More Bluegill Comments

More Bluegill Comments

Last post we discussed a reader's questions regarding the search for bluegills in early spring. Specifically, we talked about "the elevator," that last sharp drop between winter and spring habitat that acts as a pivot point, where bluegills progress back-and-forth after cold fronts and again as weather stabilizes.

This year we're finding them farther from the bank than ever before during this period between ice-out and spawning. We think it's because the mild winter left so many healthy, bright-green cabbage stands on the shallow flats in depths of 4 to 6 feet. The tricky part is hauling them out of there. One reader asked how we go about that. We've been using 7- to 8-foot fast ultralight sticks and 4-pound braided line with tough, abrasion-resistant, 6- to 8-pound fluorocarbon leaders. A 4-pound braid like Berkley FireLine has the breaking strength of an 8-pound mono, but it cuts through weeds better. Added length on the rod, combined with almost zero stretch in the FireLine, allows us to reel down to the fish, lift the rod high overhead, and pull them right through the tops of the plants after they bury themselves.

The ultralight sticks have the right amount of give. In combination with low-stretch lines, they give you all the leverage you need plus the forgiveness required to keep hooks from ripping free and to keep leaders from breaking.


Another reader asked me to explain my comments about "grooves created by wind-driven ice." Up in the North country, we take it for granted that people understand how much force can be generated by big sheets of ice on big lakes in spring. When the ice starts to break up, open water forms. Those remaining sheets of ice now have room to move behind wind-driven currents. The ice might only be moving at a couple miles per hour, but it has tons of mass and weight behind it. Meaning nothing is going to stop it anytime soon.


When these sheets of ice hit the shoreline, it's a classic "irresistible force meets immovable object" scenario. Something's gotta give. Sheets of ice can slide up on shore and slowly, inexorably, sheer telephone poles and push houses off foundations. That's an extreme case, but "sublimation" is pretty common, wherein a moving sheet of ice slides underneath a stationary one near shore. The moving ice hits bottom and eventually stops, but usually not before creating a new groove or trench in the bottom of the lake. Because these troughs tend to occur near shore they can be very important to panfish seeking a little extra security when they move back-and-forth from shallow areas where they're visible to birds, raccoons, humans, and other predators. In summer these trenches continue to provide shaded cover after the weeds come up where fewer bass, pike, muskies, and catfish can find them — so it pays to note the position of these spots in spring when it's easier to see them. Some of the biggest bluegills move deep into the slop in summer, and chase the smaller fish out to the fringes where bigger predators lurk. Troughs cut into the bottom by ice create key hiding places for those ever-challenging slop bulls.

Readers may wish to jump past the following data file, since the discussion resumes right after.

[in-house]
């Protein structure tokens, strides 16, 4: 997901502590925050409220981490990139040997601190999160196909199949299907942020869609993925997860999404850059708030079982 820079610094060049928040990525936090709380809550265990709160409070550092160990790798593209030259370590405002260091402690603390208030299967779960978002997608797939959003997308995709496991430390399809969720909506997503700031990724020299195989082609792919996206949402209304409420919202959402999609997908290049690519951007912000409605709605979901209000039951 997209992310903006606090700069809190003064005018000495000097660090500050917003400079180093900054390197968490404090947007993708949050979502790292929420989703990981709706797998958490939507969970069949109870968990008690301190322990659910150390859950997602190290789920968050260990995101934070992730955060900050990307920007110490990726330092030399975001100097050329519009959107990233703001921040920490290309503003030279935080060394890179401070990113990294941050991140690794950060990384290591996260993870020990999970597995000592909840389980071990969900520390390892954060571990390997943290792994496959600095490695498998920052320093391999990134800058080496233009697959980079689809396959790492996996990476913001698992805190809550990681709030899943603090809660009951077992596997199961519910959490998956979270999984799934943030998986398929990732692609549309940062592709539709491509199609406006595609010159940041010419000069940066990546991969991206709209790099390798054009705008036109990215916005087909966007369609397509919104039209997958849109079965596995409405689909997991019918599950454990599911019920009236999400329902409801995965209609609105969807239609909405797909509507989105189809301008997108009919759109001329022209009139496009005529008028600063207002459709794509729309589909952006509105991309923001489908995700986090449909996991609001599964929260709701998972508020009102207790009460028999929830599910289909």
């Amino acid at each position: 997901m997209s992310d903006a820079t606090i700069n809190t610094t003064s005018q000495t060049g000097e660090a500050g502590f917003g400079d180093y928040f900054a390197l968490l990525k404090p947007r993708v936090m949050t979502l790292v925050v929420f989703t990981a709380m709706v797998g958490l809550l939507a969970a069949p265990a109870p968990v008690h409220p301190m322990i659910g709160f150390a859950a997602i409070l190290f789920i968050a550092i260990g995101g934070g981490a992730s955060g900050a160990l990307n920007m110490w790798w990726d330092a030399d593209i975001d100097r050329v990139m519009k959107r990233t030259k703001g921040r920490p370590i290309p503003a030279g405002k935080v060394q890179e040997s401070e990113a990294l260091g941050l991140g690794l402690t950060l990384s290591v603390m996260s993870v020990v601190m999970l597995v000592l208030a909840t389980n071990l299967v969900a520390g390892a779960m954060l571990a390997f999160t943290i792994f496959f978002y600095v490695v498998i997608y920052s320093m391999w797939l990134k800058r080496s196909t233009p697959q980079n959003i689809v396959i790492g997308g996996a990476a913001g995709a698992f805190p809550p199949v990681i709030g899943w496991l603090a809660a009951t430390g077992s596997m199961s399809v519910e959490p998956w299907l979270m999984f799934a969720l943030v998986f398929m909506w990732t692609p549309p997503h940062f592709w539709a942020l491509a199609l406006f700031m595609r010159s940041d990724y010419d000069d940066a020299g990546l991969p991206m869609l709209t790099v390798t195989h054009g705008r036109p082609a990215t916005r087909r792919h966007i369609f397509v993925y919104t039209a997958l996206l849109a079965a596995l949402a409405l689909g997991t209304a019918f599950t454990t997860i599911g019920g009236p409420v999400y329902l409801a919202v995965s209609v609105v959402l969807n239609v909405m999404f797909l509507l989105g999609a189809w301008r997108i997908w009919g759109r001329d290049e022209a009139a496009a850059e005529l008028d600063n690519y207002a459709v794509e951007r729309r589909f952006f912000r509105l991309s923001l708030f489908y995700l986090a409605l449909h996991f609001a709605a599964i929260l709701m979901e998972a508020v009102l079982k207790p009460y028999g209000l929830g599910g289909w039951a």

Keep those cards and letters rolling in. Meanwhile, Master Shoggie and I have been on some impressive crappie bites we'll bring to the table next time around. Or not. I have a comment or two on one of Ned Kehde's recent blog posts we all need to chew on, but we'll get around to those slabs soon enough.

1 Clear Lake, California

The largest lake in California (43,000 acres near Lakeport) is known for lunker largemouths, but houses overlooked giant 'gills, yielding the 3¾-pound state record last year, along with others over 3. The bite by docks and at the edge of tules is strong from mid-April into September. Nearby Collins Lake, renowned for trophy trout, also produces massive sunnies — 2 to 3 pounds. The best bite starts in April and lasts into the spawn in May and early June. Contact: Clear Lake Information, lakecounty.com; Clear Lake State Park, 800/444-7275, parks.ca.gov; Collins Lake, ­collinslake.com.

6 Deep Creek Lake, Maryland

This impoundment in the northwestern corner of Maryland yielded the state record 3-pound 7-ounce 'gill, giving evidence of its productivity. With a deep basin, the Prespawn and Spawn periods are protracted, with prime action from mid-April into early June. Contact: Fish Deep Creek, 240/460-8839, fishdeepcreek.com; Guide Ken Penrod, 301/937-0010, penrodsguides.com.